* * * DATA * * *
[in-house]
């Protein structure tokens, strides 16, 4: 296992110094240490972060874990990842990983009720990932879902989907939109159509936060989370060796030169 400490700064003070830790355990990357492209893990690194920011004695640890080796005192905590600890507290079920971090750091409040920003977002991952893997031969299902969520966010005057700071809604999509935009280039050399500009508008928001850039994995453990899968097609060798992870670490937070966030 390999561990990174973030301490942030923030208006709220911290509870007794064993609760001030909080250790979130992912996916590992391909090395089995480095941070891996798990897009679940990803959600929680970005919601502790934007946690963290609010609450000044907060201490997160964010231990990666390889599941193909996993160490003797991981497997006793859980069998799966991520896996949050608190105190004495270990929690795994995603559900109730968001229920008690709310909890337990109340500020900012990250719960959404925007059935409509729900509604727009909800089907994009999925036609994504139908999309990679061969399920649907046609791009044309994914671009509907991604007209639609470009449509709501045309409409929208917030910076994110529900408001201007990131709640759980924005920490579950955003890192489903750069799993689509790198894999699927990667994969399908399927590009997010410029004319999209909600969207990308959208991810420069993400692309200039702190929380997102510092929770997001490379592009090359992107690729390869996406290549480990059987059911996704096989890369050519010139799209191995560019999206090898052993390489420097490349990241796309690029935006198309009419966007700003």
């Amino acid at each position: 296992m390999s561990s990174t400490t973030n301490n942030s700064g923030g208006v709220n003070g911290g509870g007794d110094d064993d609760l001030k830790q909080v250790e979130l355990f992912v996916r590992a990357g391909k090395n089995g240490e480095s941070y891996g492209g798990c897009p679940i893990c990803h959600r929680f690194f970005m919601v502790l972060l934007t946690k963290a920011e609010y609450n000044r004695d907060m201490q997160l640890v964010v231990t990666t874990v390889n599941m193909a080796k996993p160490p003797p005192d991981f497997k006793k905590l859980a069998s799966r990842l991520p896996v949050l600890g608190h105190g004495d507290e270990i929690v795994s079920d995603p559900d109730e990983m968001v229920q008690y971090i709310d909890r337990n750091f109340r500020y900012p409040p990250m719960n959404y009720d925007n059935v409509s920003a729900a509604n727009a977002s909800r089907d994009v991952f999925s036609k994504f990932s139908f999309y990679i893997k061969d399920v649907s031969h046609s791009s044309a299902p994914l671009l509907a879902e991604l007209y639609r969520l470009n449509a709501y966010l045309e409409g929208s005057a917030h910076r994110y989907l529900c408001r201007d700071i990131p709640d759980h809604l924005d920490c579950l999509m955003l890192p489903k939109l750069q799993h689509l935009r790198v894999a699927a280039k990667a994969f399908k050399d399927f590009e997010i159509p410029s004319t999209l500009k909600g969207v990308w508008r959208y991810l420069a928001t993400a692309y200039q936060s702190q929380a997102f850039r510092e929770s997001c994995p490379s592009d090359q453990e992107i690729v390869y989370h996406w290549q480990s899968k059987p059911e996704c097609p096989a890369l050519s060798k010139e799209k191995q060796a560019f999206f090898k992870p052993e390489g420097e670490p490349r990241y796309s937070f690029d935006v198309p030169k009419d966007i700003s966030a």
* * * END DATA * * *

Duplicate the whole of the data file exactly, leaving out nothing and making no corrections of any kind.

[in-house]
């Protein structure tokens, strides 16, 4: 296992110094240490972060874990990842990983009720990932879902989907939109159509936060989370060796030169 400490700064003070830790355990990357492209893990690194920011004695640890080796005192905590600890507290079920971090750091409040920003977002991952893997031969299902969520966010005057700071809604999509935009280039050399500009508008928001850039994995453990899968097609060798992870670490937070966030 390999561990990174973030301490942030923030208006709220911290509870007794064993609760001030909080250790979130992912996916590992391909090395089995480095941070891996798990897009679940990803959600929680970005919601502790934007946690963290609010609450000044907060201490997160964010231990990666390889599941193909996993160490003797991981497997006793859980069998799966991520896996949050608190105190004495270990929690795994995603559900109730968001229920008690709310909890337990109340500020900012990250719960959404925007059935409509729900509604727009909800089907994009999925036609994504139908999309990679061969399920649907046609791009044309994914671009509907991604007209639609470009449509709501045309409409929208917030910076994110529900408001201007990131709640759980924005920490579950955003890192489903750069799993689509790198894999699927990667994969399908399927590009997010410029004319999209909600969207990308959208991810420069993400692309200039702190929380997102510092929770997001490379592009090359992107690729390869996406290549480990059987059911996704096989890369050519010139799209191995560019999206090898052993390489420097490349990241796309690029935006198309009419966007700003």
């Amino acid at each position: 296992m390999s561990s990174t400490t973030n301490n942030s700064g923030g208006v709220n003070g911290g509870g007794d110094d064993d609760l001030k830790q909080v250790e979130l355990f992912v996916r590992a990357g391909k090395n089995g240490e480095s941070y891996g492209g798990c897009p679940i893990c990803h959600r929680f690194f970005m919601v502790l972060l934007t946690k963290a920011e609010y609450n000044r004695d907060m201490q997160l640890v964010v231990t990666t874990v390889n599941m193909a080796k996993p160490p003797p005192d991981f497997k006793k905590l859980a069998s799966r990842l991520p896996v949050l600890g608190h105190g004495d507290e270990i929690v795994s079920d995603p559900d109730e990983m968001v229920q008690y971090i709310d909890r337990n750091f109340r500020y900012p409040p990250m719960n959404y009720d925007n059935v409509s920003a729900a509604n727009a977002s909800r089907d994009v991952f999925s036609k994504f990932s139908f999309y990679i893997k061969d399920v649907s031969h046609s791009s044309a299902p994914l671009l509907a879902e991604l007209y639609r969520l470009n449509a709501y966010l045309e409409g929208s005057a917030h910076r994110y989907l529900c408001r201007d700071i990131p709640d759980h809604l924005d920490c579950l999509m955003l890192p489903k939109l750069q799993h689509l935009r790198v894999a699927a280039k990667a994969f399908k050399d399927f590009e997010i159509p410029s004319t999209l500009k909600g969207v990308w508008r959208y991810l420069a928001t993400a692309y200039q936060s702190q929380a997102f850039r510092e929770s997001c994995p490379s592009d090359q453990e992107i690729v390869y989370h996406w290549q480990s899968k059987p059911e996704c097609p096989a890369l050519s060798k010139e799209k191995q060796a560019f999206f090898k992870p052993e390489g420097e670490p490349r990241y796309s937070f690029d935006v198309p030169k009419d966007i700003s966030a």